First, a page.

The conservative Republicans who introduced a House bill to ban the use of hand-held phones while driving in North Carolina say they expect the main opposition to come from legislators like themselves.
Rep. Kevin Corbin of Macon County, near the western tip of the state, said he’s not aware of any organized opposition to House Bill 144, the “Hands Free NC Act.” Instead, Corbin said during a news conference Wednesday, the legislators most likely to vote against the bill will be those who worry about government interfering in people’s lives.
“I’m a conservative Republican with libertarian leanings myself. When I was a county commissioner, I worked hard to get rid of regulations that weren’t necessary,” Corbin told reporters.
But Corbin and others argue that distracted driving has become such a public health problem that banning the use of hand-held cellphones while driving has become a reasonable and necessary step for government to take. Distracted driving was a factor in nearly 10 percent of the more than 1,400 traffic deaths on North Carolina roads last year, according to the N.C. Department of Transportation.
“It’s not about personal liberty,” Corbin said, “because you don’t have the right to do something that endangers me or my family.”
The bill would prohibit drivers from using a hand-held phone to talk, play games, watch video or access the internet while driving, including while stopped at a traffic light. Using a speakerphone or a Bluetooth system would still be allowed. Drivers caught violating the law face a $100 fine the first time, with higher fines and points on the driver’s license that could increase insurance rates for subsequent violations.
If the bill passes and is signed in to law, North Carolina would join 16 other states that have banned hand-held cellphone use while driving. Those states include Democratic strongholds such as New York, California, Hawaii and Vermont, but also more conservative ones such as Nevada and Georgia, where a hands-free bill became law last summer.
Georgia Rep. John Carson, the main sponsor of the Hands Free Georgia Act, said the bill ultimately passed with wide bipartisan support, but not without a lot of work to counter arguments about personal liberty.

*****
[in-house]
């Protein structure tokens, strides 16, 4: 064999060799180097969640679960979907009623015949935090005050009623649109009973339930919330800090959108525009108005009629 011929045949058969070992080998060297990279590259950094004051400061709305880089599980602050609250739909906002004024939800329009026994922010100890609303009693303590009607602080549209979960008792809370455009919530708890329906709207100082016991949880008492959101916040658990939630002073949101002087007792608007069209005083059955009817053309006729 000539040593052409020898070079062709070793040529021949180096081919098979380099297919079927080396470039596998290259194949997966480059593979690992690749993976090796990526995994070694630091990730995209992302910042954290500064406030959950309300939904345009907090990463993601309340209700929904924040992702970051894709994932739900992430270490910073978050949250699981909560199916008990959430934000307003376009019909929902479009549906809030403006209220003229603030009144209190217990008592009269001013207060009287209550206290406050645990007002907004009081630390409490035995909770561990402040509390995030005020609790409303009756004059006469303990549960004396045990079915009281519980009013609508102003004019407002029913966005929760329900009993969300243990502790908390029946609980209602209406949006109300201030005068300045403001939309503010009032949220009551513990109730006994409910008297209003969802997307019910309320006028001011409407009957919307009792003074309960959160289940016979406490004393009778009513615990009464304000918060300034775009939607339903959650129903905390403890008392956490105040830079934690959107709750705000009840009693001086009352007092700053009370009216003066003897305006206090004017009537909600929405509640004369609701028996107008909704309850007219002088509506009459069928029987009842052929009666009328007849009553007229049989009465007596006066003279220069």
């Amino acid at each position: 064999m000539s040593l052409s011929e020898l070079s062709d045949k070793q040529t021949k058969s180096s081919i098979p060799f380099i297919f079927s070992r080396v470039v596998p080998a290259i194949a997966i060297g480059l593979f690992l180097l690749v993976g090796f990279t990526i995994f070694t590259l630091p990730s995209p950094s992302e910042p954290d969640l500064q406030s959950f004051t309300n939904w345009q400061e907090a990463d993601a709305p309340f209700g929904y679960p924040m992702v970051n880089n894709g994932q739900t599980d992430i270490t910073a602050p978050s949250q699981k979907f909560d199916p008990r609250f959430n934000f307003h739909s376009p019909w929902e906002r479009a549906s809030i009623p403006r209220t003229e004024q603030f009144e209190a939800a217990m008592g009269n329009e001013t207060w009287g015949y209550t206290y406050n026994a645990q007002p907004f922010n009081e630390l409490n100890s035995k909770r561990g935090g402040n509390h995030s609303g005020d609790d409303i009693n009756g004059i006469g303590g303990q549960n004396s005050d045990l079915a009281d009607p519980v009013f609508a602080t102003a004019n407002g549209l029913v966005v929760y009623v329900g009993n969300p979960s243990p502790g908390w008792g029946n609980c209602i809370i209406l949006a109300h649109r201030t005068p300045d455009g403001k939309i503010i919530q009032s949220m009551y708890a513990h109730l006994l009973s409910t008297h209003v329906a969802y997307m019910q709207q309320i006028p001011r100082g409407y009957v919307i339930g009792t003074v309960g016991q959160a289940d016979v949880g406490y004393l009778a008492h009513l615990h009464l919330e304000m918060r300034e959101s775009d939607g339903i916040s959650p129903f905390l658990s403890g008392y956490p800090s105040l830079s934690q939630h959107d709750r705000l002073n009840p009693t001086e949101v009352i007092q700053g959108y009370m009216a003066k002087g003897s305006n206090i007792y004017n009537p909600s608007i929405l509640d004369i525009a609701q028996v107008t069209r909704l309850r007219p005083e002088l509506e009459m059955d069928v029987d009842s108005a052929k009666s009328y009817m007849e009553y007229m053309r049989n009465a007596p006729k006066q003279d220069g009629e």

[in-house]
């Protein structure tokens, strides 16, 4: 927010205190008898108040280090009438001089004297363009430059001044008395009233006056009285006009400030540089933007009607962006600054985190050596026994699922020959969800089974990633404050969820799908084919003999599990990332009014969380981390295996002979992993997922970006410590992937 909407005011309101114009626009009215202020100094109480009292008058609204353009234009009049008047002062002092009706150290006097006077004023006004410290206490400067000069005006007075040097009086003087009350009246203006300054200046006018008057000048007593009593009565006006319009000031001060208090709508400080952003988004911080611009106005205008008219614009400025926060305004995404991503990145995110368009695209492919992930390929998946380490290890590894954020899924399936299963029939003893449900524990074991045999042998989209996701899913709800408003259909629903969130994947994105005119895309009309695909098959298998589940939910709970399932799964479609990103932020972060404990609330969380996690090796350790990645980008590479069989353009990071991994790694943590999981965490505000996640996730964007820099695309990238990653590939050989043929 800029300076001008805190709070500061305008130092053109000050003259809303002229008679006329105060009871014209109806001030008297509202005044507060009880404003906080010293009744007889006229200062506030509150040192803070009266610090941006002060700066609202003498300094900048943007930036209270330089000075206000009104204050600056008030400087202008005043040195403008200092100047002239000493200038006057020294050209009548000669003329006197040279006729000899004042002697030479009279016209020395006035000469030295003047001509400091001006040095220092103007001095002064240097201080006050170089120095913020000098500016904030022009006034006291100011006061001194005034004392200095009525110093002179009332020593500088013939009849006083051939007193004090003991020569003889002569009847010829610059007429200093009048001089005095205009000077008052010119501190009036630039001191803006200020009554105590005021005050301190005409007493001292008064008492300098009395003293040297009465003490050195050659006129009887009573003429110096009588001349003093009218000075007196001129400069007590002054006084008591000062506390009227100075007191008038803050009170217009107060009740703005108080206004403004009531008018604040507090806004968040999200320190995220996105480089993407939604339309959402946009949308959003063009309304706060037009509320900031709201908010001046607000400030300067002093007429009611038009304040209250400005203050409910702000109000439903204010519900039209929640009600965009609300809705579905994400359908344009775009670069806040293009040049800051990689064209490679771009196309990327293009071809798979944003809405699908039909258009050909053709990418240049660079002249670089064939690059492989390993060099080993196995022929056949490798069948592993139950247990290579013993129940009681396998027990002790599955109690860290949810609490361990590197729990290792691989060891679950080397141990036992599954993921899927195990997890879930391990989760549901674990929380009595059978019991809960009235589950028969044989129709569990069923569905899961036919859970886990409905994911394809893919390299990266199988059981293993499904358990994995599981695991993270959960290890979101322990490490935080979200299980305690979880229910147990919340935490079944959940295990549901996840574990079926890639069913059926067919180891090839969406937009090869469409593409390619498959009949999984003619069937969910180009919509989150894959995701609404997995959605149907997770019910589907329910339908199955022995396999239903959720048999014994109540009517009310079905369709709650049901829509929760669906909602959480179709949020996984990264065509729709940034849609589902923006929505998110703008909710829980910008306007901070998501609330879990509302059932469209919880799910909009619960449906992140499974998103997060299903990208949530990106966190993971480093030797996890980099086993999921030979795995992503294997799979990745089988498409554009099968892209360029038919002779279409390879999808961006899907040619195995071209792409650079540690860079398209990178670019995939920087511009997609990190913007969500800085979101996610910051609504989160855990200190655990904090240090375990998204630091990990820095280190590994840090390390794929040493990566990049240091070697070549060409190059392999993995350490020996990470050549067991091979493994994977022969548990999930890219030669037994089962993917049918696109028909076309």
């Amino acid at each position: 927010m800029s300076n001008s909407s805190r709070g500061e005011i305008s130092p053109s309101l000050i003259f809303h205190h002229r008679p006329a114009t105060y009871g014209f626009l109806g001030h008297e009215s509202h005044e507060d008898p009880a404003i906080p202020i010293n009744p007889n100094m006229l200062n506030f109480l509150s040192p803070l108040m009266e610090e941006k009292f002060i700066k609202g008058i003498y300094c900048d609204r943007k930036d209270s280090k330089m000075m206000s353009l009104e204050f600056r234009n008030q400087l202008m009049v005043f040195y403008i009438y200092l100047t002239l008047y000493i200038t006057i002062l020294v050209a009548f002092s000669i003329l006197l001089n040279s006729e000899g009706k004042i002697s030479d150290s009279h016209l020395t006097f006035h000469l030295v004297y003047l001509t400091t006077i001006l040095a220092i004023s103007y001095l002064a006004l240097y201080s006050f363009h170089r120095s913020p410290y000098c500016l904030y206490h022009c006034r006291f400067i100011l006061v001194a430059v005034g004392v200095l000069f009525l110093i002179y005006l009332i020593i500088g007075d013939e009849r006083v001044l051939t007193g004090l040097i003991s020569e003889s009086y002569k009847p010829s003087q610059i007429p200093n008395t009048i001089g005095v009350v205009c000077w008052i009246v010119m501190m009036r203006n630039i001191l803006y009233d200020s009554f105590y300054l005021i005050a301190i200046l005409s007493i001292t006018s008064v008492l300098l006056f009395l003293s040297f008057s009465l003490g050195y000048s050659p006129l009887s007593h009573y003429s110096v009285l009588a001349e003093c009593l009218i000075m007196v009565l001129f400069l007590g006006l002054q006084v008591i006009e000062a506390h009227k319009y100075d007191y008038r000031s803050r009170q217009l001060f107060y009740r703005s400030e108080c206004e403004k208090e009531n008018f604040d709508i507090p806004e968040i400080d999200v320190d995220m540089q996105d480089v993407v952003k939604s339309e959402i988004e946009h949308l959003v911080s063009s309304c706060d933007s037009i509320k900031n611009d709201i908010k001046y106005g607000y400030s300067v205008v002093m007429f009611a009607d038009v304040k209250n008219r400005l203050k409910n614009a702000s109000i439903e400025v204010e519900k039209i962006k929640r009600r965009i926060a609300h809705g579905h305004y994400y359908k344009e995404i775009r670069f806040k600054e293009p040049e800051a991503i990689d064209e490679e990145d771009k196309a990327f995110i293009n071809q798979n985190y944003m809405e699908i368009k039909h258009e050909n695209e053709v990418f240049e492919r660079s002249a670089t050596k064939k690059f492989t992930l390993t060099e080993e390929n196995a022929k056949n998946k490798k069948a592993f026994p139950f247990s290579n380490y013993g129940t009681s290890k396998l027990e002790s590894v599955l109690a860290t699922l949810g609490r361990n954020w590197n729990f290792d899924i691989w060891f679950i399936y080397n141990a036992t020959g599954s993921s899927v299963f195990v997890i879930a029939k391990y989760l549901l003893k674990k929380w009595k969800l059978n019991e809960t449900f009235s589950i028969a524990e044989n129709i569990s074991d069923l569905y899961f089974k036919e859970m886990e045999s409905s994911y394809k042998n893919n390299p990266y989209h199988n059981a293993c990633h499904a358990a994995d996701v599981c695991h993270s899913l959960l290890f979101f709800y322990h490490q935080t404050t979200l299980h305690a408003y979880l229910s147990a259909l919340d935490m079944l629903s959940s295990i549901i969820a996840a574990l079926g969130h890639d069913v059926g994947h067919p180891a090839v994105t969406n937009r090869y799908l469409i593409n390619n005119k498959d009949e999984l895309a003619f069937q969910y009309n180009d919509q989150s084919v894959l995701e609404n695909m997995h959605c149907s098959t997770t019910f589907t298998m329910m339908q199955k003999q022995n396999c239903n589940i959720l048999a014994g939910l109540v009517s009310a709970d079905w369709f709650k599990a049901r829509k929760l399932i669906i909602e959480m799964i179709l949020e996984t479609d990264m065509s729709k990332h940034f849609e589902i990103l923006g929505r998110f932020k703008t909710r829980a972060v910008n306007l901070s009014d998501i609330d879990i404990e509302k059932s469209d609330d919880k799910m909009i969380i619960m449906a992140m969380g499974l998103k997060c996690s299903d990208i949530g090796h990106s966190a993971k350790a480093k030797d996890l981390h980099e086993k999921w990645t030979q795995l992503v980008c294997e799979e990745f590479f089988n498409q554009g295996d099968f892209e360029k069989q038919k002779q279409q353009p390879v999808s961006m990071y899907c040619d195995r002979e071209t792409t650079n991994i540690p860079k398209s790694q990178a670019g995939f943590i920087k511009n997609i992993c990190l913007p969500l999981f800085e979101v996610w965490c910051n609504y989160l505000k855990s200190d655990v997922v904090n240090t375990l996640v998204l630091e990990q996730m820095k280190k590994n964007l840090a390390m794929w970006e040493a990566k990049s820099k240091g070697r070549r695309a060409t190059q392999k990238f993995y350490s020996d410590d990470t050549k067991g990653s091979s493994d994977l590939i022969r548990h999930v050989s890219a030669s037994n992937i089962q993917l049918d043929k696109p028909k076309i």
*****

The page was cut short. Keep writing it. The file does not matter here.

“If I tried to pass the Hands Free Georgia Act in my chamber, the Georgia House, it would have failed the first day,” Carson told reporters at the news conference. “But it took the families; it took law enforcement; it took advocates, all coming together. It was a groundswell.”
The Hands Free NC Act is at least the fourth attempt to ban the use of hand-held cellphones while driving in North Carolina. Former state Sen. Jeff Tarte, a Republican from Mecklenburg County, introduced a similar bill three times, starting seven years ago, and says a strong libertarian streak among legislators doomed all three. (This paragraph has been corrected to indicate that Tarte is no longer in office.)
But Tarte says this year feels different, with the insurance industry getting involved more heavily. Joining legislators at Wednesday’s press conference to support the bill was Insurance Commissioner Mike Causey.
“We had $26 billion worth of damage from distracted driving in North Carolina last year,” Tarte said. “It’s just a massive cost in property and lives. And we can stop it.”
The Hands Free NC Act has 46 sponsors in the House — 24 Republicans and 22 Democrats. Three of the bill’s four main sponsors are among the chamber’s top Republicans, including Jon Hardister of Guilford County, the majority whip.
“I tend to be skeptical about regulations and telling people what they can and cannot do,” Hardister said. “But we must have a delineation between personal liberties and safety, especially on the highways.”